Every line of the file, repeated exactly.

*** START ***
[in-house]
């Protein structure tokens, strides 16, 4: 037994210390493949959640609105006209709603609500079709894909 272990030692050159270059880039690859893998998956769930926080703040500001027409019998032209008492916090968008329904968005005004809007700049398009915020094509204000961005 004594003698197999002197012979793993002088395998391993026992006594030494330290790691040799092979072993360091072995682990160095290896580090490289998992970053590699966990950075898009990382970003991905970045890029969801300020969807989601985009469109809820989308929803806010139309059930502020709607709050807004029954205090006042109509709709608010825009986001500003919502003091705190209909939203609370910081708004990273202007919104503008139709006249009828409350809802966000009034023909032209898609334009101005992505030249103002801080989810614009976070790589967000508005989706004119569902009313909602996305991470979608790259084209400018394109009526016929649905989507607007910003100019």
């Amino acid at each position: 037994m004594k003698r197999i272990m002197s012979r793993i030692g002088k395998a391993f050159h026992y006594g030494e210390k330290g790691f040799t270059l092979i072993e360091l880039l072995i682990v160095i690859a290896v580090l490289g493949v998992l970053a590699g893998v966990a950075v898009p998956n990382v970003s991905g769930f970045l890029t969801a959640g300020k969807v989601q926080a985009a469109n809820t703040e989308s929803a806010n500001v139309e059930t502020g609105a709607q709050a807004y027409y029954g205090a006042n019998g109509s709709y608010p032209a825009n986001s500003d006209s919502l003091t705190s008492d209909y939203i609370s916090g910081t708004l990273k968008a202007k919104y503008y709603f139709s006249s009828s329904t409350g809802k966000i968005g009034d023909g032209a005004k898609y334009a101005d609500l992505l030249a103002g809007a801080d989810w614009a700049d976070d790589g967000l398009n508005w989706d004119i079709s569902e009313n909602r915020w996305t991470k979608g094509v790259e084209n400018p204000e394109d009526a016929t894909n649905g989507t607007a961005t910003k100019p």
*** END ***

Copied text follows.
[in-house]
């Protein structure tokens, strides 16, 4: 037994210390493949959640609105006209709603609500079709894909 272990030692050159270059880039690859893998998956769930926080703040500001027409019998032209008492916090968008329904968005005004809007700049398009915020094509204000961005 004594003698197999002197012979793993002088395998391993026992006594030494330290790691040799092979072993360091072995682990160095290896580090490289998992970053590699966990950075898009990382970003991905970045890029969801300020969807989601985009469109809820989308929803806010139309059930502020709607709050807004029954205090006042109509709709608010825009986001500003919502003091705190209909939203609370910081708004990273202007919104503008139709006249009828409350809802966000009034023909032209898609334009101005992505030249103002801080989810614009976070790589967000508005989706004119569902009313909602996305991470979608790259084209400018394109009526016929649905989507607007910003100019």
């Amino acid at each position: 037994m004594k003698r197999i272990m002197s012979r793993i030692g002088k395998a391993f050159h026992y006594g030494e210390k330290g790691f040799t270059l092979i072993e360091l880039l072995i682990v160095i690859a290896v580090l490289g493949v998992l970053a590699g893998v966990a950075v898009p998956n990382v970003s991905g769930f970045l890029t969801a959640g300020k969807v989601q926080a985009a469109n809820t703040e989308s929803a806010n500001v139309e059930t502020g609105a709607q709050a807004y027409y029954g205090a006042n019998g109509s709709y608010p032209a825009n986001s500003d006209s919502l003091t705190s008492d209909y939203i609370s916090g910081t708004l990273k968008a202007k919104y503008y709603f139709s006249s009828s329904t409350g809802k966000i968005g009034d023909g032209a005004k898609y334009a101005d609500l992505l030249a103002g809007a801080d989810w614009a700049d976070d790589g967000l398009n508005w989706d004119i079709s569902e009313n909602r915020w996305t991470k979608g094509v790259e084209n400018p204000e394109d009526a016929t894909n649905g989507t607007a961005t910003k100019p």